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Do you agree with the findings of the Hunter Committee that the Amritsar Massacre was primarily caused by the actions of General Dyer?

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Do you agree with the findings of the Hunter Committee that the Amritsar Massacre was primarily caused by the actions of General Dyer? The Amritsar Massacre of 1919 caused many varied points of opinion within India from complete outrage to the belief that it was deserved. The Hunter Committee came to the conclusion that General Dyer was the primary cause for massacre at Jallianwala Bagh, however, there were many underlying causes that led to the Amritsar Massacre that simply outweighed Dyer's action. For example, prior to the massacre, it was a general protest against the newly imposed Rowlatt Acts which planned to minimise revolutionary activity, particularly in Bombay, Bengal and the Punjab (which includes Amritsar.) It could be argued that had these unsuccessful acts had not been passed then, the Amritsar Massacre could have possibly been avoided. However there is a case that General Dyer's actions were far too brutal, direct and thoughtless which led to eventual shooting at the crowd. On the other hand, it can be argued that an event such as the Massacre was going to occur because of the persistent conflict between the British Raj and Indian public. ...read more.


In response, the Indians mutinied and the British unleashed a brutal answer. Many convicted Indian mutinied soldiers were to lick blood wounds of their victims and were also hanged. The harshness of the consequences showed how brutal the government in response to the minor Indian protest. And the stark similarity of Mutiny and the Amritsar Massacre shows how the British responded to Indian protest. Moreover, because the responses was very similar it cannot be possible to blame the Massacre on one person; General Dyer. This is because it clearly shows what the British mentality was and the ongoing tussle between the Raj and Indian protestors led to one outcome: brutal British response. Moreover to the fact that the primary cause for the Amritsar Massacre was not General Dyer, was the number of short-term events that led up to the events of Jallianwala Bagh. For example, the effects of World War One that India had to endure post-war. The post war recession and post war communism scare evidently led to social unrest within India. The widespread social unrest and fear led to many active Indians to voice their concerns and protest about the current situation of the country. ...read more.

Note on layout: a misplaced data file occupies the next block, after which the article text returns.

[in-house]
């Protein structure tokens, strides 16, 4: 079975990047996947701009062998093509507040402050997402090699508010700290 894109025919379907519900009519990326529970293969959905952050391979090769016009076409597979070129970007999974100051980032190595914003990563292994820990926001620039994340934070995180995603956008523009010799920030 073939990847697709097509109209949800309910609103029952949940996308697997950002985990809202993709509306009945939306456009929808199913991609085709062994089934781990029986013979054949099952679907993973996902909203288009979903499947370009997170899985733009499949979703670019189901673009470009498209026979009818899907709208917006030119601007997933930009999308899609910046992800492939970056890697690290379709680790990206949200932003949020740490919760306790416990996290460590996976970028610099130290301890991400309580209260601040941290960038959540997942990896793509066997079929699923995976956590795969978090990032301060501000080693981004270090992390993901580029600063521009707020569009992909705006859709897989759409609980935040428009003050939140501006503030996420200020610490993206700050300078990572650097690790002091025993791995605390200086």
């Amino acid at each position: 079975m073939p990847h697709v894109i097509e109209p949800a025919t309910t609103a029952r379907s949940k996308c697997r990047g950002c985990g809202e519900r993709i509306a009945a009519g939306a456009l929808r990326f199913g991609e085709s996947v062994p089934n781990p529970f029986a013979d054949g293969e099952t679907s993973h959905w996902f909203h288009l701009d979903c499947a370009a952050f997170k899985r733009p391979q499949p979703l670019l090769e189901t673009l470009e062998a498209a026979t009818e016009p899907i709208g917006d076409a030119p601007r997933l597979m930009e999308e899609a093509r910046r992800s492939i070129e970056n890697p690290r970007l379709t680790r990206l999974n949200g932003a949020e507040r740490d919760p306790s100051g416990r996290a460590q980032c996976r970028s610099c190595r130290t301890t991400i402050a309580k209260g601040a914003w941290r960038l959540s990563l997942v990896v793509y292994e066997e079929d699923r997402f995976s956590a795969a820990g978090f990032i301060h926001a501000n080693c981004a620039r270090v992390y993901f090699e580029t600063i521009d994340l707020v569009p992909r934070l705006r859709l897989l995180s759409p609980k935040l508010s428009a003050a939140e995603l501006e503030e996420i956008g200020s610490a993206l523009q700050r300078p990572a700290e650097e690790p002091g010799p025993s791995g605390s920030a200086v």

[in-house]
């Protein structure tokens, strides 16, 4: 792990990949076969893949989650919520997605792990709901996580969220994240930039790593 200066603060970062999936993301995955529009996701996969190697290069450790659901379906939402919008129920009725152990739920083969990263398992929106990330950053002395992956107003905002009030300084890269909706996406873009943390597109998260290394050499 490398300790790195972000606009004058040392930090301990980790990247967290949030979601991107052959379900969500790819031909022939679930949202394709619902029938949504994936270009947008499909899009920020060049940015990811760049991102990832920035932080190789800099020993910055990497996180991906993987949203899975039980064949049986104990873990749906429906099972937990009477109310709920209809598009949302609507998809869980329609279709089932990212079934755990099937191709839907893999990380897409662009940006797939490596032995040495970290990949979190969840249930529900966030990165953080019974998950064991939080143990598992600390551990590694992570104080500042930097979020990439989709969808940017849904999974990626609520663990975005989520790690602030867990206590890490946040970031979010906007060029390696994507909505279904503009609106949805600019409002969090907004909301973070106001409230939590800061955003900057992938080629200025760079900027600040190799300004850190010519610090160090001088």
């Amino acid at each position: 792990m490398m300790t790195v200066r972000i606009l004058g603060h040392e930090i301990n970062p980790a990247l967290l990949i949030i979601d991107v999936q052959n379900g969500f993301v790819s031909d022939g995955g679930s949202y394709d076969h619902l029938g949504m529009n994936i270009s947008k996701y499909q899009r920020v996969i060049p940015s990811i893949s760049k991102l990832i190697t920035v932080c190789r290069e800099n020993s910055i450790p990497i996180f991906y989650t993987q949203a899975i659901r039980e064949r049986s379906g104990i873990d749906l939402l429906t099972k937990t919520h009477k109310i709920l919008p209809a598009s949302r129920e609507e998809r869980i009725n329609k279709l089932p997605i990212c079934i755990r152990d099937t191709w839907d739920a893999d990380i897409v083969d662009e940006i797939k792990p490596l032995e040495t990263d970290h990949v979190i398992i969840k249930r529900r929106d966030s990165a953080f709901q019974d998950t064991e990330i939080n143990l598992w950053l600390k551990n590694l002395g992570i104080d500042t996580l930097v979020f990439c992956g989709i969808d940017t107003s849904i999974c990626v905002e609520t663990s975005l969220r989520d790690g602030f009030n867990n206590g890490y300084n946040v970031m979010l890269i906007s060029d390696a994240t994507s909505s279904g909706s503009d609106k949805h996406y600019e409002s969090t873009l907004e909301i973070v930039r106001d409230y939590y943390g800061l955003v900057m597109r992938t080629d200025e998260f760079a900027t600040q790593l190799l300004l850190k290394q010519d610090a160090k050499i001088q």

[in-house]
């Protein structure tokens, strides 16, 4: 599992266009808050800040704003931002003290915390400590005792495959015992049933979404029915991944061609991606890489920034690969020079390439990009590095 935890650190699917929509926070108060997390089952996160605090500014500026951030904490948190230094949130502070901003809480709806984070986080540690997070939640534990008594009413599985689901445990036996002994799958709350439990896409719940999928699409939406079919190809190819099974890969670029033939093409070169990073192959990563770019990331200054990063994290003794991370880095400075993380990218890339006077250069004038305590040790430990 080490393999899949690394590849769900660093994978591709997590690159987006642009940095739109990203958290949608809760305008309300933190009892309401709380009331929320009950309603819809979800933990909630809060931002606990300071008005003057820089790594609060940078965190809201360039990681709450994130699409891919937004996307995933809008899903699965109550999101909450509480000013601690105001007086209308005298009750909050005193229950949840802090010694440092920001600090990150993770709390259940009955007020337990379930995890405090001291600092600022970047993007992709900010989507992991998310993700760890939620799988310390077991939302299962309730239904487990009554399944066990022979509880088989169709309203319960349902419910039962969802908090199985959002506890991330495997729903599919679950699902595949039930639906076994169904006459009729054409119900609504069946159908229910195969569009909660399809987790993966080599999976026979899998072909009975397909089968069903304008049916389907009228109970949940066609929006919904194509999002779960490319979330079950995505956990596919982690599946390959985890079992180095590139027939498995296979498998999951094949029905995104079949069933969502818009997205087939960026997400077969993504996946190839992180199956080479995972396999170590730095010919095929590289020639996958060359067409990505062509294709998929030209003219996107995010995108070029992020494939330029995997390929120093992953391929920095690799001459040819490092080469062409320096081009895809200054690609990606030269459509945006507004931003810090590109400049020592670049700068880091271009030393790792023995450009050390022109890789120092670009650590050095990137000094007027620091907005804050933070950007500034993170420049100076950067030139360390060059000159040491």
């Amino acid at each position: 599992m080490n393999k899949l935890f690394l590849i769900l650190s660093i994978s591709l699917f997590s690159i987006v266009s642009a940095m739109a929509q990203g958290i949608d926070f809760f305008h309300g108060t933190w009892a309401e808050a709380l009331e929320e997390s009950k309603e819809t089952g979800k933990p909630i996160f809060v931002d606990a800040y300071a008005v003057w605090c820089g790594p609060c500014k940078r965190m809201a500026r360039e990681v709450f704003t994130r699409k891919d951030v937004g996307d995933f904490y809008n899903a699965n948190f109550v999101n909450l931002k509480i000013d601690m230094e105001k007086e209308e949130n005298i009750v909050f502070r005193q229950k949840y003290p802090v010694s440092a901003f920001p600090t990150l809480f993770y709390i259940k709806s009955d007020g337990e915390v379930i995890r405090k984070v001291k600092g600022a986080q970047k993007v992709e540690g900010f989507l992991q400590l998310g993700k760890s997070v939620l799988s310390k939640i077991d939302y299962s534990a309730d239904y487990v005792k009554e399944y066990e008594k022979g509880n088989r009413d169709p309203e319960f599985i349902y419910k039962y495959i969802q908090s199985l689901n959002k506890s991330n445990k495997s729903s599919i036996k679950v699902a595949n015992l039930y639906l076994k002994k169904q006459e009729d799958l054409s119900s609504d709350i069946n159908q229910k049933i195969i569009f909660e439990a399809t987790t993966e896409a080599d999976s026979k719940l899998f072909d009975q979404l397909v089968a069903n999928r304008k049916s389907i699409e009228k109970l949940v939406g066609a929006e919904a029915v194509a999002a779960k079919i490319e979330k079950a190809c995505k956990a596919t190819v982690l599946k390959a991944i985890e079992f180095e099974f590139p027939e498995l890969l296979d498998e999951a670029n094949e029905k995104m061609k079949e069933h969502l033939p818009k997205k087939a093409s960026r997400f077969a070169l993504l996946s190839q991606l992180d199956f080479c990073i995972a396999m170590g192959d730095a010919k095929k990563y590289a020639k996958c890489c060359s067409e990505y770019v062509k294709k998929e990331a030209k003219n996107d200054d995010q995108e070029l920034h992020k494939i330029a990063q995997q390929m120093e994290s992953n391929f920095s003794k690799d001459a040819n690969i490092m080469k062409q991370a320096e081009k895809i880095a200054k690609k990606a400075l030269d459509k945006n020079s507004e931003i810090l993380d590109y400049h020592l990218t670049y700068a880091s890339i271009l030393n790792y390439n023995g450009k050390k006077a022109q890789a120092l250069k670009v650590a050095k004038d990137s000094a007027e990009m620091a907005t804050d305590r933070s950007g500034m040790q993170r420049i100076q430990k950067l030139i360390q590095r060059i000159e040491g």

The number of events that occurred before the Amritsar Massacre was largely down to the ineptitude of the British government and their poor handling of India. There was a little bit of pressure with 'hartals' commonplace and the British panicked and installed a law which more or less told Indians to 'keep quiet or prison.' Instead of improving relations with the Indian public and the Raj, they gave out harsh and severe punishments to offenders, for example, licking blood wounds of victims. Raising taxes while Indians volunteered for fight for the Empire did not go down well with Indians. Not giving good enough reward for their endeavours, installing Rowlatt Acts and failure of monsoons all added up to the misery and 'anti-British feeling.' The Amritsar Massacre was the final piece as it angered Indians even more and buckling under the pressure, the British government squarely put the blame on General Dyer. Failing to realise their own failure beforehand, Dyer actions made him the scapegoat. Therefore, I do not agree with the findings of the Hunter Committee that General Dyer was the primary cause of the Amritsar Massacre, however, I do believe he was the final cause. The British government failure to solve the ongoing problems within India beforehand, makes them the primary cause for the events of Jallianwala Bagh in 1919; the Amritsar Massacre. ...read more.

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